After making his name as part of comedy troupe Funny Business in the 80s, Willy de Wit found national success when the foursome won their own sketch show in 1988. From there de Wit appeared in a host of comedy shows throughout the 90s, including More Issues, Sportsnight and Comedy Central, before becoming a host on Radio Hauraki in 1998. He stayed with the station for 12 years.
Seasoned stand-up comedian Rhys Darby played an inept band manager on cult hit Flight of the Conchords. It proved a springboard to wider fame. After acting in movies on both sides of the Atlantic, Darby starred in Kiwi rom com Love Birds. 2014 saw the debut of Darby's comedy show Short Poppies. He went on to act in the 2017 remake of Jumanji, and cameoed in local hit Hunt for the Wilderpeople.
Making jokes and cross-dressing as one half of comedy duo The Laughing Samoans has taken actor Tofiga Fepulea'i around the globe. The Kiwi-Samoan spent 13 years performing with Eteuati Ete; alongside a long run of concert DVDs, they starred in 2010 TV series The Laughing Samoans at Large. Since the duo disbanded in 2016, Fepulea'i has performed solo, and paired with TV presenter Te Hamua Nikora for Māori Television comedy series Hamu & Tofiga (2017). In 2019 Fepulea'i landed his first movie role, as a private investigator in Take Home Pay. The comedy follows two Samoan brothers on a trip to Aotearoa.
Eteuati Ete was one of the first Samoans to attend drama school Toi Whakaari. After graduating he starred in Le Matau (1984), the earliest contemporary play in the Samoan language. He had also began doing screen work, including narrating Samoan-set film Flying Fox in a Freedom Tree. In 1997 Ete was part of comedy series The Semisis and McPhail and Gadsby; in 2003 he formed comedy duo The Laughing Samoans, with Tofiga Fepulea’i. Mainly a live act, they released multiple concert DVDs, and starred in 2010 series The Laughing Samoans At Large. In 2019 he played father to the hero in movie comedy Brown Boys.
Les Andrews, QSM, began singing with the Kiwi Concert Party during World War II. After the war he studied at London’s Royal College of Music, and sang on BBC television. Back home he was one of the first faces on air when local television began transmitting, and later spent four years hosting quiz show Personality Squares. With his wife Sonia, he was a busy patron of the arts. Andrews died on 28 February 2014.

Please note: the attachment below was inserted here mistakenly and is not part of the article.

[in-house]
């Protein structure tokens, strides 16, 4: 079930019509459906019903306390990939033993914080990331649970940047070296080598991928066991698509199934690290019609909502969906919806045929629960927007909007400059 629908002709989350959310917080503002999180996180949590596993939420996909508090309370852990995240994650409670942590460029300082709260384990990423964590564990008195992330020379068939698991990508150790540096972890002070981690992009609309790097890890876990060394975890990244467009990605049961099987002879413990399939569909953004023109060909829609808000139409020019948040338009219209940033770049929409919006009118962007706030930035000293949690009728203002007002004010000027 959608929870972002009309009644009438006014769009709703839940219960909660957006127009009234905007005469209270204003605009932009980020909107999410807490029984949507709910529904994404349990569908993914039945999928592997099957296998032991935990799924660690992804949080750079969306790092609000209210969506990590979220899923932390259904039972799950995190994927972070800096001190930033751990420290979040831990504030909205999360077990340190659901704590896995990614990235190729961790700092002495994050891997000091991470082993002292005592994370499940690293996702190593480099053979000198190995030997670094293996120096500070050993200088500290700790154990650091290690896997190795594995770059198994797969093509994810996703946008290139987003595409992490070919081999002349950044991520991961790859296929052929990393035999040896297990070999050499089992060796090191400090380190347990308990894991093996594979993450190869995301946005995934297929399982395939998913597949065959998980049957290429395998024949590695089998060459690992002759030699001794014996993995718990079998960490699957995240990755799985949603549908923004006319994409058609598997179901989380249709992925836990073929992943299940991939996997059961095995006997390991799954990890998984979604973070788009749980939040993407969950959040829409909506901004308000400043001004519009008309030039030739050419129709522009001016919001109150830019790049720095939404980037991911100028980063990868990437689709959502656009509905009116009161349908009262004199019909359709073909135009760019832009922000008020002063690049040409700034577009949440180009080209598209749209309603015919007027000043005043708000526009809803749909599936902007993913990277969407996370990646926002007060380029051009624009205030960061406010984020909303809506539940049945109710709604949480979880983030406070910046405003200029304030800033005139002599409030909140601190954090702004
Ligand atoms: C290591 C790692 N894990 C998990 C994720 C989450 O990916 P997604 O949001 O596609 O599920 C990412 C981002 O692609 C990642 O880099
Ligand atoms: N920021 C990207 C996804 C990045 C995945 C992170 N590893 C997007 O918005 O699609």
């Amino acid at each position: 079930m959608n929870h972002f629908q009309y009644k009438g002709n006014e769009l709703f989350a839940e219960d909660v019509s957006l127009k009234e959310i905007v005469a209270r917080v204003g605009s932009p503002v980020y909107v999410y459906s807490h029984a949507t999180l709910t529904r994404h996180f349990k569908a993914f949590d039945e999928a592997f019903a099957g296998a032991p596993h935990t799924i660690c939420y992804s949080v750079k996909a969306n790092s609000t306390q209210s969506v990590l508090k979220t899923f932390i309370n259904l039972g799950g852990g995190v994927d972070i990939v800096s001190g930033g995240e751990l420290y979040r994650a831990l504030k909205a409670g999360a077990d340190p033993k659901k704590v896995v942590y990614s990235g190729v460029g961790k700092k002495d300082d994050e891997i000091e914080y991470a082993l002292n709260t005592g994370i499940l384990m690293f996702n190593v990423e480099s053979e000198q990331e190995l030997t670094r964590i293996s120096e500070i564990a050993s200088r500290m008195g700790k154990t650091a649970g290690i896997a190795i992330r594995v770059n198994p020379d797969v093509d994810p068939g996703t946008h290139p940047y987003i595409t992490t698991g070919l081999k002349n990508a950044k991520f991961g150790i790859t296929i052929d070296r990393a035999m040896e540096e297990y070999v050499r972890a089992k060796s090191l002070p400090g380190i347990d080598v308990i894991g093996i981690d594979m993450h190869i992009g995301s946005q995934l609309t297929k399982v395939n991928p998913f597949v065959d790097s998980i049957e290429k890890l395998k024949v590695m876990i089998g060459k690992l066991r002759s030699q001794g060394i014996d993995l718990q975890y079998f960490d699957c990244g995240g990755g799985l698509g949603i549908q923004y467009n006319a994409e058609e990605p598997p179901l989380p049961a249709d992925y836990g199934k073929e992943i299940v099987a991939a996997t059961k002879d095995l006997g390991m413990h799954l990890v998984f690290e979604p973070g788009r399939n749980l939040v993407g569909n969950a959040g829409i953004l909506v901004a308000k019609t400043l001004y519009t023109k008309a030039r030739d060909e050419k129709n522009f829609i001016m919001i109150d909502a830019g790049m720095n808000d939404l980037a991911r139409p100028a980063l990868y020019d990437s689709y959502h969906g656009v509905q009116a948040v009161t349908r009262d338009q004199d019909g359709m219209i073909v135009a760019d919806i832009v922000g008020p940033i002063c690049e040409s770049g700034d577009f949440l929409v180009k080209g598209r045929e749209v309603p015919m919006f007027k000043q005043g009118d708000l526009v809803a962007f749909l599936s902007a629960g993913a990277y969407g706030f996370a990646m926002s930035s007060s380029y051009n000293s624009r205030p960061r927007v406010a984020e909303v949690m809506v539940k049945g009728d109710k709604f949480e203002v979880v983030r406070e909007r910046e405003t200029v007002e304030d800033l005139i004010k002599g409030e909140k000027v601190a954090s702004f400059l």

Raised in Sydney as part of a Māori-Irish family, Vicki Walker was part of a groundswell of comedy talent that made its mark in Auckland in the late 1980s. Alongside Ali Duffey, she also instigated Girls Gotta Eat, a cadre of female comedians whose shows regularly attracted 500+ audiences. Although hopes of a TV version never eventuated, Walker made her mark on-screen via sketch show Away Laughing (1991-92). Walker played the husband-hunting Felicity — thought to be New Zealand's first TV comedy character written and played by a woman. Walker has also co-hosted That's Fairly Interesting, and taught drama.
Jon Bridges developed his stand-up comedy skills as part of group Facial DBX, while studying at Massey University. In 1991 he moved into television, via sketch show Away Laughing and drama Homeward Bound; in 1995 he became a presenter on cult youth show Ice TV. By 2009 Bridges was producing the first of seven seasons of hit panel show 7 Days. The show won him two awards. In 2017 he oversaw the launch of Three's prime time show The Project. Bridges has written for kidult series Secret Agent Men and The Amazing Extraordinary Friends — plus a column for The Listener, from 2006 to 2011.
Danny Mulheron has approached comedy from almost every angle: as a writer, director, inside a hippo suit, and as co-creator of the politically-incorrect Seven Periods with Mr Gormsby. But laughter is only half the story. Mulheron has also acted in a run of productions, presented car series AA Torque Show, and directed everything from documentaries (The Third Richard) to several TV dramas about iconic Kiwis.
Writer, producer and actor Paul Yates is a comedic "everyman". His CV includes sketch shows Facelift and Telly Laughs, pre-teen series Freaky and The Killian Curse, and teen sitcom Girl vs Boy. He’s written for popular sitcoms Willy Nilly and Sunny Skies, and is producer and co-writer for Wellington Paranormal, the hit spin-off from 2014 movie What We Do in the Shadows.
The late Peta Rutter acted on stage and screen. On television, she joined the ensemble of 90s sketch series Away Laughing, appeared in dysfunctional family tale Home Movie, and played one of the heroes in Power Rangers: Mystic Force. In 1999 Rutter took a key role in big screen romance This is Not a Love Story, as a successful artist at a crossroads. Rutter passed away in July 2010, after being diagnosed with a brain tumor.